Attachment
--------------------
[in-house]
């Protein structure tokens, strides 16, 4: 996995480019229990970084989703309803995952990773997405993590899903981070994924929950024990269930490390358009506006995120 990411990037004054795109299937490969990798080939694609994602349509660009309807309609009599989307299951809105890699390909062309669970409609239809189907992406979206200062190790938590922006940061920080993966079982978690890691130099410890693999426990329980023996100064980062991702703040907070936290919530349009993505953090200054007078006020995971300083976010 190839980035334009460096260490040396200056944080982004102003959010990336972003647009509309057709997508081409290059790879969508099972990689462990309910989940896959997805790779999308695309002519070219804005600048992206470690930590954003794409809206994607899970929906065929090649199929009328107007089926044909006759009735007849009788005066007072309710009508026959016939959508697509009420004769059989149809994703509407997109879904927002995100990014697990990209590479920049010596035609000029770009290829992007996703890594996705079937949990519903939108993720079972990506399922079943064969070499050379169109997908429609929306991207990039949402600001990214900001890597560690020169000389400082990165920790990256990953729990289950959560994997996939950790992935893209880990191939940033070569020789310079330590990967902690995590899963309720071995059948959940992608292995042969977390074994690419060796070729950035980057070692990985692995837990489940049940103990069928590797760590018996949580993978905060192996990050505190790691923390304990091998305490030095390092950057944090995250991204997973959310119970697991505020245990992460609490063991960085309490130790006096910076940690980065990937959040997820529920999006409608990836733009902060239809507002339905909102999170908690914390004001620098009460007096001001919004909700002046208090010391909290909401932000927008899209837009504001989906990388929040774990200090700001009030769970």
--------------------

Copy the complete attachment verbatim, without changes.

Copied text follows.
[in-house]
């Protein structure tokens, strides 16, 4: 996995480019229990970084989703309803995952990773997405993590899903981070994924929950024990269930490390358009506006995120 990411990037004054795109299937490969990798080939694609994602349509660009309807309609009599989307299951809105890699390909062309669970409609239809189907992406979206200062190790938590922006940061920080993966079982978690890691130099410890693999426990329980023996100064980062991702703040907070936290919530349009993505953090200054007078006020995971300083976010 190839980035334009460096260490040396200056944080982004102003959010990336972003647009509309057709997508081409290059790879969508099972990689462990309910989940896959997805790779999308695309002519070219804005600048992206470690930590954003794409809206994607899970929906065929090649199929009328107007089926044909006759009735007849009788005066007072309710009508026959016939959508697509009420004769059989149809994703509407997109879904927002995100990014697990990209590479920049010596035609000029770009290829992007996703890594996705079937949990519903939108993720079972990506399922079943064969070499050379169109997908429609929306991207990039949402600001990214900001890597560690020169000389400082990165920790990256990953729990289950959560994997996939950790992935893209880990191939940033070569020789310079330590990967902690995590899963309720071995059948959940992608292995042969977390074994690419060796070729950035980057070692990985692995837990489940049940103990069928590797760590018996949580993978905060192996990050505190790691923390304990091998305490030095390092950057944090995250991204997973959310119970697991505020245990992460609490063991960085309490130790006096910076940690980065990937959040997820529920999006409608990836733009902060239809507002339905909102999170908690914390004001620098009460007096001001919004909700002046208090010391909290909401932000927008899209837009504001989906990388929040774990200090700001009030769970």